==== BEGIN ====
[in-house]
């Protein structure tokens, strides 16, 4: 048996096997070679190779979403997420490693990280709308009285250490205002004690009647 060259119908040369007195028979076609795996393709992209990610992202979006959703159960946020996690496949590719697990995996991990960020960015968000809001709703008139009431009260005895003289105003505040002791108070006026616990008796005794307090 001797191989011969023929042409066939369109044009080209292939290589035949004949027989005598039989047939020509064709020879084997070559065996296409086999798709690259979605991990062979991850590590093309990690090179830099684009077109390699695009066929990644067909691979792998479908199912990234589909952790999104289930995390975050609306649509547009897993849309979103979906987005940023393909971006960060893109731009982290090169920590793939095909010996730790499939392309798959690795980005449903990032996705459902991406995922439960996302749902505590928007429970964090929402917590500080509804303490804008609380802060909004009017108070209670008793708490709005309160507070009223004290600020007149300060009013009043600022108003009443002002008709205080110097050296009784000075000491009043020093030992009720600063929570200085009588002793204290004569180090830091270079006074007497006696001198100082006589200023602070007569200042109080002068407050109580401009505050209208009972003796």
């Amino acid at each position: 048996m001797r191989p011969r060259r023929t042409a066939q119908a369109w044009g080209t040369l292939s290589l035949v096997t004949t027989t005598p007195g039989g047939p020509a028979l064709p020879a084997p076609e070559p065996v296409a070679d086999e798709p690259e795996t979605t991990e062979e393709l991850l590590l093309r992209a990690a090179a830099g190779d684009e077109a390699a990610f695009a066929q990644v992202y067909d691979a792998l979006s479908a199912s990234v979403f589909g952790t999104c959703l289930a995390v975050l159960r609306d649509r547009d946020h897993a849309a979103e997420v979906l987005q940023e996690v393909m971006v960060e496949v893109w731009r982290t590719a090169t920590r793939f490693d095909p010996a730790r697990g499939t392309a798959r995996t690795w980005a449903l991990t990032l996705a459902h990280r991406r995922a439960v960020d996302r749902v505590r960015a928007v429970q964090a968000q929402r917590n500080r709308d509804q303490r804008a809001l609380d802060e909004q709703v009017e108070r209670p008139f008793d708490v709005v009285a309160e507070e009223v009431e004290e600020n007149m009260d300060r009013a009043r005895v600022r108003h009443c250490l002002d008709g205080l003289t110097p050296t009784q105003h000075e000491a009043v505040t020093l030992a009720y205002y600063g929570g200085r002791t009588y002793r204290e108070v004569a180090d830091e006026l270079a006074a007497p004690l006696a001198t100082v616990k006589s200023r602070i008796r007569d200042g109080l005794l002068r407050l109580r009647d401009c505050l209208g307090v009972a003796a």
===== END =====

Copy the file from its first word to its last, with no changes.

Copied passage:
[in-house]
């Protein structure tokens, strides 16, 4: 048996096997070679190779979403997420490693990280709308009285250490205002004690009647 060259119908040369007195028979076609795996393709992209990610992202979006959703159960946020996690496949590719697990995996991990960020960015968000809001709703008139009431009260005895003289105003505040002791108070006026616990008796005794307090 001797191989011969023929042409066939369109044009080209292939290589035949004949027989005598039989047939020509064709020879084997070559065996296409086999798709690259979605991990062979991850590590093309990690090179830099684009077109390699695009066929990644067909691979792998479908199912990234589909952790999104289930995390975050609306649509547009897993849309979103979906987005940023393909971006960060893109731009982290090169920590793939095909010996730790499939392309798959690795980005449903990032996705459902991406995922439960996302749902505590928007429970964090929402917590500080509804303490804008609380802060909004009017108070209670008793708490709005309160507070009223004290600020007149300060009013009043600022108003009443002002008709205080110097050296009784000075000491009043020093030992009720600063929570200085009588002793204290004569180090830091270079006074007497006696001198100082006589200023602070007569200042109080002068407050109580401009505050209208009972003796």
């Amino acid at each position: 048996m001797r191989p011969r060259r023929t042409a066939q119908a369109w044009g080209t040369l292939s290589l035949v096997t004949t027989t005598p007195g039989g047939p020509a028979l064709p020879a084997p076609e070559p065996v296409a070679d086999e798709p690259e795996t979605t991990e062979e393709l991850l590590l093309r992209a990690a090179a830099g190779d684009e077109a390699a990610f695009a066929q990644v992202y067909d691979a792998l979006s479908a199912s990234v979403f589909g952790t999104c959703l289930a995390v975050l159960r609306d649509r547009d946020h897993a849309a979103e997420v979906l987005q940023e996690v393909m971006v960060e496949v893109w731009r982290t590719a090169t920590r793939f490693d095909p010996a730790r697990g499939t392309a798959r995996t690795w980005a449903l991990t990032l996705a459902h990280r991406r995922a439960v960020d996302r749902v505590r960015a928007v429970q964090a968000q929402r917590n500080r709308d509804q303490r804008a809001l609380d802060e909004q709703v009017e108070r209670p008139f008793d708490v709005v009285a309160e507070e009223v009431e004290e600020n007149m009260d300060r009013a009043r005895v600022r108003h009443c250490l002002d008709g205080l003289t110097p050296t009784q105003h000075e000491a009043v505040t020093l030992a009720y205002y600063g929570g200085r002791t009588y002793r204290e108070v004569a180090d830091e006026l270079a006074a007497p004690l006696a001198t100082v616990k006589s200023r602070i008796r007569d200042g109080l005794l002068r407050l109580r009647d401009c505050l209208g307090v009972a003796a």